Published: Wed, March 13, 2019
Medicine | By Tracy Klein

California Man Learns He's Going to Die From Doctor Robot Video

California Man Learns He's Going to Die From Doctor Robot Video

"When I took the video, I didn't realize all of this was going to unfold", she told KTVU.

Wilharm says that heartbreaking news hurt even more, delivered through a machine.

"I was going to lose my grandfather", she told KTVU.

"As a society we can not accept this as a "new norm" or "standard operating procedure". there is still a need for human touch especially in the last hours of your life", Ms Spangler said. But I don't think somebody should get the news delivered that way.

Wilharm, 33, said a tall machine on wheels eventually rolled into the room.

Daughter Catherine Quintana says the family is also upset because her father had trouble hearing the doctor through the robot's speaker forcing Wilharm to relay the bad news.

Quintana died Tuesday, two days after the conversation with the doctor, she said. "We offer our honest condolences", she said.

But the hospital also defended its use of the robot and said its policy is to have a nurse or doctor in the room at the time of remote consultations.

Annalisia shot the encounter on video, thinking at first that she could share the test results with her family. It got to a point where she had to tell her grandfather he was dying because he couldn't hear what the robot was saying.

Michelle Gaskill-Hames, senior vice president for Kaiser Permanente said in a statement to NBC News that it was a "highly unusual circumstance".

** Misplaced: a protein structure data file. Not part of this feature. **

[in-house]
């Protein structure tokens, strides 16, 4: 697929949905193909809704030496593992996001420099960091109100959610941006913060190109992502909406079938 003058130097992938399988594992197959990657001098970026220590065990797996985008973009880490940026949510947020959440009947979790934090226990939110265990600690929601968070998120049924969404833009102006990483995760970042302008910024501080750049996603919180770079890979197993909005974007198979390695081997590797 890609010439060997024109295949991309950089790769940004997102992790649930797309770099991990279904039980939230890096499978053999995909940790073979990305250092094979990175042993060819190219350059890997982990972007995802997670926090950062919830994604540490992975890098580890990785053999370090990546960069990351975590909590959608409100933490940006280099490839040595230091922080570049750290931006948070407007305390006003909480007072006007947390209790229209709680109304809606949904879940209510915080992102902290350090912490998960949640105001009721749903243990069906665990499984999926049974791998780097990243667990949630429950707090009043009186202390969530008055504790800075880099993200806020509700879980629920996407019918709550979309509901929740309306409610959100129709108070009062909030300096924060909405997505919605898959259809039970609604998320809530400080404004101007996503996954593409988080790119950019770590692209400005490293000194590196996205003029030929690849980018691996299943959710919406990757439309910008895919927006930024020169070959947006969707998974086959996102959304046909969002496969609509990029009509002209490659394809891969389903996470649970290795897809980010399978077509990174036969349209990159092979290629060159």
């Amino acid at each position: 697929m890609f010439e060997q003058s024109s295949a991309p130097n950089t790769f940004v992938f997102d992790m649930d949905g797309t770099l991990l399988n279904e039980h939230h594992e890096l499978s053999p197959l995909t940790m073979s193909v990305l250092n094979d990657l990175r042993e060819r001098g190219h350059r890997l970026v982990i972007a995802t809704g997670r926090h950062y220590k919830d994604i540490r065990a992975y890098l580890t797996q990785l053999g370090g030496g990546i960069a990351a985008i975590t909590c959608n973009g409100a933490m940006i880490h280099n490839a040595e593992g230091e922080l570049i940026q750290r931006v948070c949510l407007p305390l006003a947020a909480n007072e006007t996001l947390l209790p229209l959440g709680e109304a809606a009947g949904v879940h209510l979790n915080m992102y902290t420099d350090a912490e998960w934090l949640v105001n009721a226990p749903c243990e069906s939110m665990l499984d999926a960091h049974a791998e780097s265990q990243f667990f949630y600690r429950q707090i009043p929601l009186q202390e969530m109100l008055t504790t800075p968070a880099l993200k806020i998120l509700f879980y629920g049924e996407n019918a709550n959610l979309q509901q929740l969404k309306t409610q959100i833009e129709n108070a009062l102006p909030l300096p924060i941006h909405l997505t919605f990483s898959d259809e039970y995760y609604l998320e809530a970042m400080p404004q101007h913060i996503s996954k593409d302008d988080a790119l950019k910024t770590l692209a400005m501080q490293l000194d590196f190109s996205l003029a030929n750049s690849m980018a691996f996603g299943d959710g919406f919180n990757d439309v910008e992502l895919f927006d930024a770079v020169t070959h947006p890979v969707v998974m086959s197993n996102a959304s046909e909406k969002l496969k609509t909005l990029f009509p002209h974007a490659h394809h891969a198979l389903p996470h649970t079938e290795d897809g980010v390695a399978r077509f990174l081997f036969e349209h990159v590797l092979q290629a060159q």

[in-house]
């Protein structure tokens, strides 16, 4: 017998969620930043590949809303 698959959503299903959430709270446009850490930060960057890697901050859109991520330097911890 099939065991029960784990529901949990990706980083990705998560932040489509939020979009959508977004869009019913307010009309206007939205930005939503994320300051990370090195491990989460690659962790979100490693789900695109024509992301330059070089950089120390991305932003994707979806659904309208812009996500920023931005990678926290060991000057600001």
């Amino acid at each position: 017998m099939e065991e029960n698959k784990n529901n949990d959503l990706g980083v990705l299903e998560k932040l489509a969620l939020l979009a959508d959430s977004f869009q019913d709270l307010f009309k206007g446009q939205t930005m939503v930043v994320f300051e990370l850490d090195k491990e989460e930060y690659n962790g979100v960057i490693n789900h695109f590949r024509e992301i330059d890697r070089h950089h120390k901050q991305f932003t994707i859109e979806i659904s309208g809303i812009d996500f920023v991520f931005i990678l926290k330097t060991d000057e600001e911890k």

Wilharm told CNN that her family was under no illusions about her grandfather's condition.

"This guy can not breathe, and he's got this robot trying to talk to him", she said. She said she and her family hope no one else receives the same treatment.

"The evening video tele-visit was a follow-up to earlier physician visits", Gaskill-Hames said in a written response.

She continued that the technology allows a small hospital to "have additional specialists" assist with patient care around the clock.

She added: "That said, we don't support or encourage the use of technology to replace the personal interactions between our patients and their care teams - we understand how important this is for all concerned, and regret that we fell short of the family's expectations".

"It does not, and did not, replace ongoing in-person evaluations and conversations with a patient and family members".

Wilharm said the in-person doctor was "very sweet" and held her grandfather's hand as she spoke with him about hospice care and his options.

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